10 November 2008

 

Post-Election Blues

Wow. Here we are with my candidate for POTUS having won the election. It think it's a great decision on the part of the electorate. The situation with its challenges makes it an opportune time to approach long-standing issues.

But beyond the moment last Tuesday when the networks called it for Obama, I haven't had much occasion to celebrate. There's more to life than the Presidential election, and some of my time and treasure recently were put into the No on 2 campaign. I wish I had done more.

We got thumped. I don't know any other way to put it. I'm sure there are good signs in the numbers relative to where we were several years ago, but with the amendment approved, we have to swing 20% of the electorate if we are to reverse this at the polls. I was hopeful that the 60% threshold we approved several years ago would serve as an adequate block to this kind of nonsense, but 62% voted for the amendment.

I'm really kind of stymied about this. Friends and family don't seem to appreciate the degree to which having people vote on whether you're a complete citizen or not is repugnant in the first place, and distressing when they vote that, no, you're not. I know friends in California and Arizona understand.

California's getting all the news. The results there were similarly ugly, since their process only required a 50%+1 approval, they got beat by a smaller margin but with the same result.

I'm unsure how to proceed. The thoughtful part of me says we have to engage the opposition at all levels, from right-wing talk-radio personalities to everyday churchgoers who'd call me "an abomination." I'm very skeptical that yelling at them or protesting their churches is useful, but I remain very curious about true civil disobedience in the form of obstructing the ability of people to secure marriage licenses. I have to learn some history of the Civil Rights movement. Maybe it's time to hunker down and plan strategy rather than discussing tactics.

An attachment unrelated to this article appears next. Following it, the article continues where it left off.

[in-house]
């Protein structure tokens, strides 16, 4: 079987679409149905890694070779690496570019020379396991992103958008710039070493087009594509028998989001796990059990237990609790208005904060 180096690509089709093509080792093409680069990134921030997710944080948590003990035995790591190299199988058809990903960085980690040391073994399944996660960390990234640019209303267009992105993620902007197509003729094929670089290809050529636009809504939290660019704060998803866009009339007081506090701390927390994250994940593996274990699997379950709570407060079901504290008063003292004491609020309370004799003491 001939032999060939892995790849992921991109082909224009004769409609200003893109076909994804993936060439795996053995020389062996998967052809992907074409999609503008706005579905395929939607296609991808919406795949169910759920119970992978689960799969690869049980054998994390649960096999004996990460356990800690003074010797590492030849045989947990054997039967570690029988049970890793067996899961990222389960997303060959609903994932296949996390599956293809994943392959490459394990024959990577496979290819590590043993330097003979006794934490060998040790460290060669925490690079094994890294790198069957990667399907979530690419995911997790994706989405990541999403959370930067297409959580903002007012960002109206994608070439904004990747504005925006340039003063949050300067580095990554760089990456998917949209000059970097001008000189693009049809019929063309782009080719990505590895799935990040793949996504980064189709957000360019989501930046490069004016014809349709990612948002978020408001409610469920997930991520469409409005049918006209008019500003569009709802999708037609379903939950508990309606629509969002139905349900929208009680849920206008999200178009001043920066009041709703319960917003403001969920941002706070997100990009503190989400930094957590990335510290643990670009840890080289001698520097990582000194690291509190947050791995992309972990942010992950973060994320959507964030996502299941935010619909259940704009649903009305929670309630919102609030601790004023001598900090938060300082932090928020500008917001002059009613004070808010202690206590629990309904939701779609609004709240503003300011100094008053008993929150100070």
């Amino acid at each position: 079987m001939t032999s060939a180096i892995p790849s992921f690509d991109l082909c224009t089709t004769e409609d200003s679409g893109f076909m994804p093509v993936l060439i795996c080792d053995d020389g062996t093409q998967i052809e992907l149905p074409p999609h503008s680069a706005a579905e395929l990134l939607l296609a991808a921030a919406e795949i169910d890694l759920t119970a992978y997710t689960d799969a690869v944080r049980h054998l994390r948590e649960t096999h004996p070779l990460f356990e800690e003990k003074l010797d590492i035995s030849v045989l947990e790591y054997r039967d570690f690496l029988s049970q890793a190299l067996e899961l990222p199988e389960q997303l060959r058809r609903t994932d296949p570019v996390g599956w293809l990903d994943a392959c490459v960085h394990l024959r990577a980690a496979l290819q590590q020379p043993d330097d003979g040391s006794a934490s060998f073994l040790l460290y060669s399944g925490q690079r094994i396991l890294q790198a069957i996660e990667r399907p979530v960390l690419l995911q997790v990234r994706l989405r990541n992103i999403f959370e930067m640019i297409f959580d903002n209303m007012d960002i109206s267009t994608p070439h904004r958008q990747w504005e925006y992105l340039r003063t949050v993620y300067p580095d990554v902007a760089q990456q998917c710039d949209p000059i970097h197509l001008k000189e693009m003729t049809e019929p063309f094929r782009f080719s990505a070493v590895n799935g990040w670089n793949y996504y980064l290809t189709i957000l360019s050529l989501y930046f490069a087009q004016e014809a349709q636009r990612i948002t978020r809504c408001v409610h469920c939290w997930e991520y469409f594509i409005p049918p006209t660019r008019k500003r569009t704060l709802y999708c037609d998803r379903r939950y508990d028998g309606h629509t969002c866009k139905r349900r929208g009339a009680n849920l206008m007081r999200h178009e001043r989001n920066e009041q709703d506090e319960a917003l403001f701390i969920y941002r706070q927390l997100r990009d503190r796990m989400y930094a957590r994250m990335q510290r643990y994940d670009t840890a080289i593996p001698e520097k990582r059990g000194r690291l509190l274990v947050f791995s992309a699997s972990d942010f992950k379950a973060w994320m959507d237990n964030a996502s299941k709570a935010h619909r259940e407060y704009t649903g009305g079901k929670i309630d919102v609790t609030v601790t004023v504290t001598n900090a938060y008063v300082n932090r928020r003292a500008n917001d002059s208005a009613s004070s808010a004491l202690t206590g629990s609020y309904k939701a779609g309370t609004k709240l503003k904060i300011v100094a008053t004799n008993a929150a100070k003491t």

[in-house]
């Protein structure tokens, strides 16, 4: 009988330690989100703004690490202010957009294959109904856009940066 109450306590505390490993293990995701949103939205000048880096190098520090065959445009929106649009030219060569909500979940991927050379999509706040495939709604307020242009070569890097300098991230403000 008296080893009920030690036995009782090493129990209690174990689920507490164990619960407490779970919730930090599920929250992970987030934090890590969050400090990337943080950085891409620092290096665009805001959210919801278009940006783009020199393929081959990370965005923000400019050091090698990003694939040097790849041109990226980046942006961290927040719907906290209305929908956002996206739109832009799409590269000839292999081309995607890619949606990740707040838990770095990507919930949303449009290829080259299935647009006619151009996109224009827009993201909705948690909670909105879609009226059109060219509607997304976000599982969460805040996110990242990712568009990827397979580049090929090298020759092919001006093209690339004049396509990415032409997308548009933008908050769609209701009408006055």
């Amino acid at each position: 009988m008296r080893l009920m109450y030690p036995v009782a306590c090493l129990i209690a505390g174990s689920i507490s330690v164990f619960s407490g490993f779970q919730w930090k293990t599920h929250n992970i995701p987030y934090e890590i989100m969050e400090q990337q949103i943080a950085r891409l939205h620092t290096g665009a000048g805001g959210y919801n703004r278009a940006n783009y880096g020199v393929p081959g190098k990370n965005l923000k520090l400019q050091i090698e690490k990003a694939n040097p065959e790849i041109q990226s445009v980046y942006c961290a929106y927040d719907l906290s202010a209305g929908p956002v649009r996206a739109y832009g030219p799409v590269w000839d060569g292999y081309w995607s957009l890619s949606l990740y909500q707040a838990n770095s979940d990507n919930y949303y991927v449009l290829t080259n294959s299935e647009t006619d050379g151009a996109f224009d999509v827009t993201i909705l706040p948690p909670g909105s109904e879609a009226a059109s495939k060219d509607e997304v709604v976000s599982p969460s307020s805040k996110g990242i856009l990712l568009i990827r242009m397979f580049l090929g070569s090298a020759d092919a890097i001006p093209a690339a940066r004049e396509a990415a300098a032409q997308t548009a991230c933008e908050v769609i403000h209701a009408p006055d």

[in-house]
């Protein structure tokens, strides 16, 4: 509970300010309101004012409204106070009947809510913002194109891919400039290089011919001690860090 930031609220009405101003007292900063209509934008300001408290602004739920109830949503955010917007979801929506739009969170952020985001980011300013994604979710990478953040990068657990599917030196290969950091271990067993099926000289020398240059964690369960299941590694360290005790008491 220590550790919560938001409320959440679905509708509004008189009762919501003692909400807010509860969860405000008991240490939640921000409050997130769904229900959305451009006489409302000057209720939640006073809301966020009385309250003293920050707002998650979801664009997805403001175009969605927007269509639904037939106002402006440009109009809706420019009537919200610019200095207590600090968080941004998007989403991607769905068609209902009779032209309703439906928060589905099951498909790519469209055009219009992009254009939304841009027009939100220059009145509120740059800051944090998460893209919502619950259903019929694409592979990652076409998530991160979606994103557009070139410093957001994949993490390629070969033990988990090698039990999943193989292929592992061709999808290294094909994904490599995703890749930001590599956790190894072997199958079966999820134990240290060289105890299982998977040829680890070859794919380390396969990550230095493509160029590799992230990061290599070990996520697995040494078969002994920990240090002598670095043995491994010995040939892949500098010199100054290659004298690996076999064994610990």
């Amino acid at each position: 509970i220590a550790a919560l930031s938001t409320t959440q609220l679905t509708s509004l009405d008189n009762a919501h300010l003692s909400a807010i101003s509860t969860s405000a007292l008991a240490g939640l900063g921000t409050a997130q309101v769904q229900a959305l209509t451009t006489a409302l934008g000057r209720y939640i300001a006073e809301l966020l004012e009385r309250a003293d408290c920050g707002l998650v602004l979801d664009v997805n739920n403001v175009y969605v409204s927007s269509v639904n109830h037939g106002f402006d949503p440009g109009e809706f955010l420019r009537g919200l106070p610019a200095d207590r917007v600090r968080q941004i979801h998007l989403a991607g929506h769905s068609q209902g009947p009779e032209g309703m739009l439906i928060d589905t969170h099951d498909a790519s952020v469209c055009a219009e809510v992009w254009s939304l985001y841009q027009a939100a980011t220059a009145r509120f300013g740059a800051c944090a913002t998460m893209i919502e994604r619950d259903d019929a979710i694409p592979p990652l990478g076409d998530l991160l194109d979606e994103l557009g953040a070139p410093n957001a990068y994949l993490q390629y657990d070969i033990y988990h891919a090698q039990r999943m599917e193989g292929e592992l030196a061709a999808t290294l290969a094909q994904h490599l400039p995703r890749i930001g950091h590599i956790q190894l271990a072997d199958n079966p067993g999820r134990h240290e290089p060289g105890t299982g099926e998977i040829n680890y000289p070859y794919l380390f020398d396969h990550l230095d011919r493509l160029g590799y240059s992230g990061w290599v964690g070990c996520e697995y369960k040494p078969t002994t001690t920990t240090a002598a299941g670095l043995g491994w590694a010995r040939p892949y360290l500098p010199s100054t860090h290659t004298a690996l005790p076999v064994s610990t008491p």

One things folks don't seem to get is that while there are clearly deep and substantive distinctions between the insults imposed on black people and those on LGBT people, when it comes to marriage—mixed-race or same-sex—the language of those opposed is the same. I recall hearing my sweet old uncle, Richard Gaertner of Chicago, say on seeing a mixed-race couple one day in the early 1970s, "See, Timmy. Isn't that disgusting?"

Luckily I had already decided for reasons I may never understand that it wasn't. I can only hope that others have already decided that my love for Mack isn't disgusting. That it's something to be cherished and celebrated, the same as any other two people's love for each other is.

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Comments:
i didnt realize that this was bothering you so much. I guess that i have been so exstatic about the presidential election that i just talked over your sorrow. i still believe your group in fl did a decent job. your state is filled with crazies that have run away from home for a reason. no one wants them. you got 40% of the vote and that will get you a lot of press for the next time. remember to that beginning jan 20 you will have a new govt on your side. i know you are tired of being patient. keep looking. keep trying...
i dont know what happened in ca. it should have never made it to the ballot out there.
 
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